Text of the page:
927. I do not know whether your trust has had any involvement with the hospital that was acquired in London over the summer period from the private sector. Is that a step you would welcome? Do you see that as being more sensible than effectively renting capacity?
  (Mr Campbell Davis) I am aware of it. It is not far from my trust. I think it is one relatively modest but helpful building block in a very large structure. I do not see that as a generalisation as the way forward. I think simply buying hospitals around the country will not of itself solve these problems but there will be occasions, and that might be one, where it helps.

  928. Can I just put to other witnesses the question of whether you see the Concordat with the private sector perhaps retarding, setting back more radical solutions in respect of the relationship between the NHS and the private sector which perhaps would be more helpful than some short term fix, so to speak, based on trying to achieve waiting list targets?
  (Mr Roy) I think the Concordat covers a multitude of things. I will take one extreme case where the Concordat is the obvious and sensible thing to have gone with. This was an instant with another one of my local trusts where they were trying to meet their waiting list target and the consultant in question I think had a family bereavement. The result was that they were going to miss their target in terms of outpatient waiting times. So what do they do? It would not have been sensible to have kept the public sector capacity in place simply to deal with that situation. They did find that there was a local private sector hospital which had somebody of the appropriate status and standards who they could use on a temporary basis and they sent patients there for two to three weeks. That is absolutely fine.

  929. But is it? Can I just put to you, the point I was making about 90 per cent being involved in the NHS is absolutely fine for people you are talking about there but what about the other people on the NHS waiting lists of that particular doctor who could not be treated because of their involvement in the private sector?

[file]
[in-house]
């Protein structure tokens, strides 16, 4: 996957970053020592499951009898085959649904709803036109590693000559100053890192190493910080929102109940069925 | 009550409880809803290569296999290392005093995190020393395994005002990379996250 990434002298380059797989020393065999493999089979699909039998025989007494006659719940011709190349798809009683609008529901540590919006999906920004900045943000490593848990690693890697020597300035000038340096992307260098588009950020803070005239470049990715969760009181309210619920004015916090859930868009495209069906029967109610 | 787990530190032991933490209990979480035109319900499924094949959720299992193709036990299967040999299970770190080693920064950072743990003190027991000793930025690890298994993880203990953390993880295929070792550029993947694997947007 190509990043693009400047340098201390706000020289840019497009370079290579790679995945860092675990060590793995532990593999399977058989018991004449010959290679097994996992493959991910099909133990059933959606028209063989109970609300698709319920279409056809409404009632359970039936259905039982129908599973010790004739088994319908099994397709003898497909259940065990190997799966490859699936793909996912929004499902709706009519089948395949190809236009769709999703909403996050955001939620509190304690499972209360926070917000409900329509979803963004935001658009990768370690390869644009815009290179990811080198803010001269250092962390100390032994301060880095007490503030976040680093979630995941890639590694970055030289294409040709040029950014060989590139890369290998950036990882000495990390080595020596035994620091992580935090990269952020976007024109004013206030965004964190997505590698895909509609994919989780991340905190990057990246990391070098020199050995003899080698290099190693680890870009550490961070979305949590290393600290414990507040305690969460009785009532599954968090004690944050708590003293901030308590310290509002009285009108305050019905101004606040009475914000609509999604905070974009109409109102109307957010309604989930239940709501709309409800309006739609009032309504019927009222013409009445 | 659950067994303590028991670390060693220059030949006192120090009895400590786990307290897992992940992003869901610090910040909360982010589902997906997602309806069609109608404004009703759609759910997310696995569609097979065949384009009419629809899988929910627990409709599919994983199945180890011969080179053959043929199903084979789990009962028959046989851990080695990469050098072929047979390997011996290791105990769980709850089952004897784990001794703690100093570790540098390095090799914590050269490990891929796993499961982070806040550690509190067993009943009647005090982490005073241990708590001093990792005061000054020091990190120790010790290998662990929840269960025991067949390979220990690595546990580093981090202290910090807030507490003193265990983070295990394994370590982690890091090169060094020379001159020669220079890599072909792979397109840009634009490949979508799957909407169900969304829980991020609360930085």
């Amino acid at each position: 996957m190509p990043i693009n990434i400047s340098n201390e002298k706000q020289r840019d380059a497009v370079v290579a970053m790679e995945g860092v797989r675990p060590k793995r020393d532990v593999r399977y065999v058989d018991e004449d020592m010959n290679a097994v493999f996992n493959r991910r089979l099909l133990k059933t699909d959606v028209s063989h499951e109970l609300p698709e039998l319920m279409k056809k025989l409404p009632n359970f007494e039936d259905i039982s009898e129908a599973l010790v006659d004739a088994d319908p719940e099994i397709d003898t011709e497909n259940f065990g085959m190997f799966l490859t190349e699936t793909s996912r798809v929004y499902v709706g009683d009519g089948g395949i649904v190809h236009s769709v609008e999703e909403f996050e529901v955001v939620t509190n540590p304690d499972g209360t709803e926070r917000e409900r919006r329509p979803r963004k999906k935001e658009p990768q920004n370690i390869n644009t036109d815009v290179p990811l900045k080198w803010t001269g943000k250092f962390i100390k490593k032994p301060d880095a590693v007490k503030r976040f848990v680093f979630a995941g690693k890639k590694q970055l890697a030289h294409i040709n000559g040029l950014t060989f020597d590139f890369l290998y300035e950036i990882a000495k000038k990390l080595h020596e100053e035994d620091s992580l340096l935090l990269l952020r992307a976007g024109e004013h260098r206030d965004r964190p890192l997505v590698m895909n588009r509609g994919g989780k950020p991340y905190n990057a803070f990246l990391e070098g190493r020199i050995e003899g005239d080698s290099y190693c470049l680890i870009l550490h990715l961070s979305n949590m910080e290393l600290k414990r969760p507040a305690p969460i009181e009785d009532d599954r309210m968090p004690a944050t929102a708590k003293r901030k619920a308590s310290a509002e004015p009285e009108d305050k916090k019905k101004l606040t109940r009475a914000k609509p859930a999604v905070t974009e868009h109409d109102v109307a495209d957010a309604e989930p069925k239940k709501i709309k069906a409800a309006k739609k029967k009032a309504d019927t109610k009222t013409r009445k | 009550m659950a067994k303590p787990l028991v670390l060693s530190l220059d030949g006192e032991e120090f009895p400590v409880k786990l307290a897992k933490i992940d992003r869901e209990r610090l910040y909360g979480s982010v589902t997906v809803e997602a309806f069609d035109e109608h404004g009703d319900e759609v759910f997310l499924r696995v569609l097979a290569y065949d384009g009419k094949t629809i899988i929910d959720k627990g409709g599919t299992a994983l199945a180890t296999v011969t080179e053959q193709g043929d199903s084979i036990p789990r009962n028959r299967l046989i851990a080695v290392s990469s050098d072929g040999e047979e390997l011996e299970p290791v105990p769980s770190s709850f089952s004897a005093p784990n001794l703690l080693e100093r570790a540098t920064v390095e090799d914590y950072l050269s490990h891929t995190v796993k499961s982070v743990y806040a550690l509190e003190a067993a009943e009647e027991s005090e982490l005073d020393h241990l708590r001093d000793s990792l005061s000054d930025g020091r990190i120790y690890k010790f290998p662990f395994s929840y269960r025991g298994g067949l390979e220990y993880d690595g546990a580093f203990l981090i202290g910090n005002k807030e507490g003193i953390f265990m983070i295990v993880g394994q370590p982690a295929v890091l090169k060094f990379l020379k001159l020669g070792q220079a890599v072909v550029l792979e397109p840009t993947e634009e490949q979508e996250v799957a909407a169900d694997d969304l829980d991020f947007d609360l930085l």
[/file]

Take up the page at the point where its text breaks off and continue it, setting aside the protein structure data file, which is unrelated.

(Mr Roy) I do not know whether the person at the hospital —

  930. You understand the point. We need a wider view rather than a narrow view.
  (Mr Roy) I am taking that as the extreme case which, from my point of view, was relatively uncomplicated. It becomes much more complicated if you have a hospital which has to decide whether it is going to spend time working up business cases for new capacity, and even small bits of capacity, the odd ward, half a ward, a couple more nurses, a consultant takes a monumental amount of time to get through the system. What worries me a little is that the Concordat could produce a situation where because it is too much hassle internally to try to expand provision in the public sector, and particularly if the money is dribbling out at very short notice and has to be spent quite quickly, the temptation will be over time to respond by buying in and buying in even when on any normal assessment on a level playing field basis it might have been more sensible and more cost effective to have expanded the public sector provision in the first place. I think that is a real risk and I think the answer, I am afraid, is not going to be in terms of relations with the private sector but to reform procedures within the Department of Health which I think is probably the Committee's job rather than mine.

  931. We welcome your advice on that process. Mr Catton?